Part 16: Companies with investment business
3077.Expenses of management (generally known as “management expenses”) are designed to give relief for the cost of managing an investment business on broadly the same basis as relief for trading expenses or expenses of a property business.
3078.Originally relief was given for expenses “disbursed” but changes in 2004 brought the relief (and the recovery of relief) more closely into line with the treatment of the corresponding items in a company’s accounts. So, for instance, sections 1225 and 1231 rely on the concept of “generally accepted accounting practice”.
Chapter 1: Introduction
Section 1217: Overview of Part
3079.This section introduces the Part. It is new.
3080.This Act does not rewrite section 76 of ICTA (expenses of insurance companies). Instead, it inserts sections 76ZA to 76ZO into ICTA, to provide a version of the trading income rules adapted to insurance companies to which section 76 of ICTA applies. For companies carrying on life assurance business, but not charged in accordance with the trading income rules, this Part does not apply. Instead, the rules in section 76 apply.
Section 1218: “Company with investment business” and “investment business”
3081.This section sets out which companies are within the rules in this Part of the Act. It is based on sections 75 and 130 of ICTA.
3082.Subsection (2) is the rule that a credit union is not a company with investment business.
3083.The rule applies for the purposes of this Part of the Act. So there is no possibility of a charge on a credit union under section 1254 on a FISMA repayment. See Change 80 in Annex 1.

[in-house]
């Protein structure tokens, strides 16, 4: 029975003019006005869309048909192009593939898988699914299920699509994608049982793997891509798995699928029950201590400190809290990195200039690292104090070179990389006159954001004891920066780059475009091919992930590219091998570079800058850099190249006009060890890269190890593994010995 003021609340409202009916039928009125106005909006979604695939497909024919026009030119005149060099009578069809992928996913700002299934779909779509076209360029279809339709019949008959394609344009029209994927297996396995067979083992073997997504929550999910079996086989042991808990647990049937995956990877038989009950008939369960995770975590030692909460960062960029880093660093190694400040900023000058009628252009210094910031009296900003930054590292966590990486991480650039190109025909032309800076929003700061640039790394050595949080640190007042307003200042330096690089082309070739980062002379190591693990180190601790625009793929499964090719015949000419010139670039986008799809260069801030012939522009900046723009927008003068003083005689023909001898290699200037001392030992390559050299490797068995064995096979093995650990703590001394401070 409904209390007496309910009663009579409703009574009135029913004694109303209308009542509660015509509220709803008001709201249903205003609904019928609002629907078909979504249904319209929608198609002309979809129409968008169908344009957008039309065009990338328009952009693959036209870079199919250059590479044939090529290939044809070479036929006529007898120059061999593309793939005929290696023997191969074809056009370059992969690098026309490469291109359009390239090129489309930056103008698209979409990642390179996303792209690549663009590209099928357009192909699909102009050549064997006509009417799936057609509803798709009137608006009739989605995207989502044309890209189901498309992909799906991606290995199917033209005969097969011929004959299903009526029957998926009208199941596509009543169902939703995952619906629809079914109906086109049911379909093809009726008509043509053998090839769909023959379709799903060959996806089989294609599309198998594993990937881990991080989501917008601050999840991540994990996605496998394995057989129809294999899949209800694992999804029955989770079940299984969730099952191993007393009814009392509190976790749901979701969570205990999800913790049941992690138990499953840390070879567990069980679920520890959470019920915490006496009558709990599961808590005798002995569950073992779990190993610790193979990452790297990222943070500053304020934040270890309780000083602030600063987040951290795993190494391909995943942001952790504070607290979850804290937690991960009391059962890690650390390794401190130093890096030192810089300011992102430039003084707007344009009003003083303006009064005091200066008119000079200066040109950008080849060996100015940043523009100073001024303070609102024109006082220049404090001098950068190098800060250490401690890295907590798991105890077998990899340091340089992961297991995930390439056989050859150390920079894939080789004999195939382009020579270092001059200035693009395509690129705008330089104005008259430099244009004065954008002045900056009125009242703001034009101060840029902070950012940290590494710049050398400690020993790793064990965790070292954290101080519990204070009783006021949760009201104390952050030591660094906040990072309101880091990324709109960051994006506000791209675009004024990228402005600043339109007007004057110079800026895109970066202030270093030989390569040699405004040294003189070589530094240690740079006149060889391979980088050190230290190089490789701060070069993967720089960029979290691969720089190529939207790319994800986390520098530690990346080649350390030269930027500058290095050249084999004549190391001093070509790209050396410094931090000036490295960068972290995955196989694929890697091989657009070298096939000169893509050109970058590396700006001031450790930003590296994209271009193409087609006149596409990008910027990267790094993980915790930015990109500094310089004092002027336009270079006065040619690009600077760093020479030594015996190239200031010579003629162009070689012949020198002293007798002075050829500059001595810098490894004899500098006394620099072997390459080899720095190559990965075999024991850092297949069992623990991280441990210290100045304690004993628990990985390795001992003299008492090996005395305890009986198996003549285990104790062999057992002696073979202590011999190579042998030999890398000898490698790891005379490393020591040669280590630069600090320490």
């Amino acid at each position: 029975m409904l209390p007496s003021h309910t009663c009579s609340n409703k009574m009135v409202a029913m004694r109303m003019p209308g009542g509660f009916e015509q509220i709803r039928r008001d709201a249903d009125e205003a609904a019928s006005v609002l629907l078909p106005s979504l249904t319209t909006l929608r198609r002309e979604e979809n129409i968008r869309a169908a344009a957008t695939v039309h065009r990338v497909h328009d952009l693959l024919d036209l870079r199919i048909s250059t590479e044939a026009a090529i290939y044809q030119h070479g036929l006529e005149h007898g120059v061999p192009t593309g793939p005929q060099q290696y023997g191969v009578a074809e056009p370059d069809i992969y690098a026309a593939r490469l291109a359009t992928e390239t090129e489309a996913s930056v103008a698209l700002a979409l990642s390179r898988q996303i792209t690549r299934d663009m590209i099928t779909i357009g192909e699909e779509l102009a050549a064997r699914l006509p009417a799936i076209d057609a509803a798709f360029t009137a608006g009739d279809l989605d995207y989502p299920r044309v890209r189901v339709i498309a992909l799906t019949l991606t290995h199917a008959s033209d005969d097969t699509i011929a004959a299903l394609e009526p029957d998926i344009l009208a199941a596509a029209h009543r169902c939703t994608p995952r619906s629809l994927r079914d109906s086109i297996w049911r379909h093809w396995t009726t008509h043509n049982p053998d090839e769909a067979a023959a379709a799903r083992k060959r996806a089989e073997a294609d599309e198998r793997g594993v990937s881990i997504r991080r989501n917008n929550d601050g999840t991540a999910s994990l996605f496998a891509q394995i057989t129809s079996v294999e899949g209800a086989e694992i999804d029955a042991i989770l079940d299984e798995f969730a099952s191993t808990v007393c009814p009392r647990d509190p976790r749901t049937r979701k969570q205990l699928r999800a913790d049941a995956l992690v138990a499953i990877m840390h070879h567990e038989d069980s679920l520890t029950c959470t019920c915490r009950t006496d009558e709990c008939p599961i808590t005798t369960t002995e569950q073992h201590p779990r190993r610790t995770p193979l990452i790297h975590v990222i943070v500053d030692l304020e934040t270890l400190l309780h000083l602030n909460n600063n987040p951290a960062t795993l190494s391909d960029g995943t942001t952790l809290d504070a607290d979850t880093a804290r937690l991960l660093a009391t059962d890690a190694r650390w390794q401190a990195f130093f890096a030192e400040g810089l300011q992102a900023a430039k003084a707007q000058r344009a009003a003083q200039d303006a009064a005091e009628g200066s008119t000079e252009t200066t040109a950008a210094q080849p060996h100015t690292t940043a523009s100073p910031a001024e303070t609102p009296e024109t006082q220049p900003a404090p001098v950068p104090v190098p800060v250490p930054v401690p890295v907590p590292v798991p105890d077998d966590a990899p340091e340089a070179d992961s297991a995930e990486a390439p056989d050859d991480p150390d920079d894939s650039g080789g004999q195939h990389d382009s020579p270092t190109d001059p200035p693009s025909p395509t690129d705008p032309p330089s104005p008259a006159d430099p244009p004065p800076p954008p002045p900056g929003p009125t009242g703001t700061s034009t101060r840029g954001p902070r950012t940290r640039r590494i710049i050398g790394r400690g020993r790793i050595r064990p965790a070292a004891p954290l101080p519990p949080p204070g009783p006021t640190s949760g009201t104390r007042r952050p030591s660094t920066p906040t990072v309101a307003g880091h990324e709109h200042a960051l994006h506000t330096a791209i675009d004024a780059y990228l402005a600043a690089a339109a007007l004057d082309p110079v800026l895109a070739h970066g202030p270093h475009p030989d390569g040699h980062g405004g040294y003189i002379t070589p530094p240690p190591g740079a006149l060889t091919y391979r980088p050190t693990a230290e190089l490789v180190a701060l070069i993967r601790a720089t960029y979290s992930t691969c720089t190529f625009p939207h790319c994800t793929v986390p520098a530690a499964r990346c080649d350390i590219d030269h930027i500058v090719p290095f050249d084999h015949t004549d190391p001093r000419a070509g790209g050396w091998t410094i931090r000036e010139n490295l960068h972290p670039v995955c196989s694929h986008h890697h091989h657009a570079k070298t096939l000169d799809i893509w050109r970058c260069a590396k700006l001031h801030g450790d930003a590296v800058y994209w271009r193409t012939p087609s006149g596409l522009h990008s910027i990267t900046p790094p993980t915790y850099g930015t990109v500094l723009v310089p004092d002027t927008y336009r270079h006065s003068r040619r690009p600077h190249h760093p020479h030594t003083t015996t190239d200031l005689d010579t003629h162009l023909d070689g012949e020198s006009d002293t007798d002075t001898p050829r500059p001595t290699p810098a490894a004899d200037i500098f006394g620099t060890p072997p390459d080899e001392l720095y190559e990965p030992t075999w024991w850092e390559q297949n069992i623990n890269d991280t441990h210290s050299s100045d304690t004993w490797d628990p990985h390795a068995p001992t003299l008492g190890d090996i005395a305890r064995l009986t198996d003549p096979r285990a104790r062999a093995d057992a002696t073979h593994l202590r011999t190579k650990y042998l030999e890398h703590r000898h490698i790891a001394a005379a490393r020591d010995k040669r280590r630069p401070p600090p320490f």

3084.Subsection (3) is a signpost to section 1219(2) which restricts the application of this Part of the Act to the part of the company’s business which is an investment business. But that restriction does not affect the basic definition of a “company with investment business”.
3085.Schedule 1 to this Act amends section 18 of CAA so that “managing the investments of a company with investment business” in section 15(1)(g) of CAA is defined by reference to sections 1218 and 1219 of this Act. So there is no need for a separate rule to the effect that a credit union is not a company with investment business for the purposes of CAA.
Chapter 2: Management expenses
Section 1219: Expenses of management of a company’s investment business
3086.This section sets out what are “expenses of management”. It is based on section 75 of ICTA.
3087.There is no explicit definition of “expenses of management” either in the source legislation or in this Act. Instead, the limits of the expression are set by:
case law, in which the expression (retained in this Act) has been considered;
general exclusions set out in this section;
specific reliefs set out in Chapter 3 of this Part; and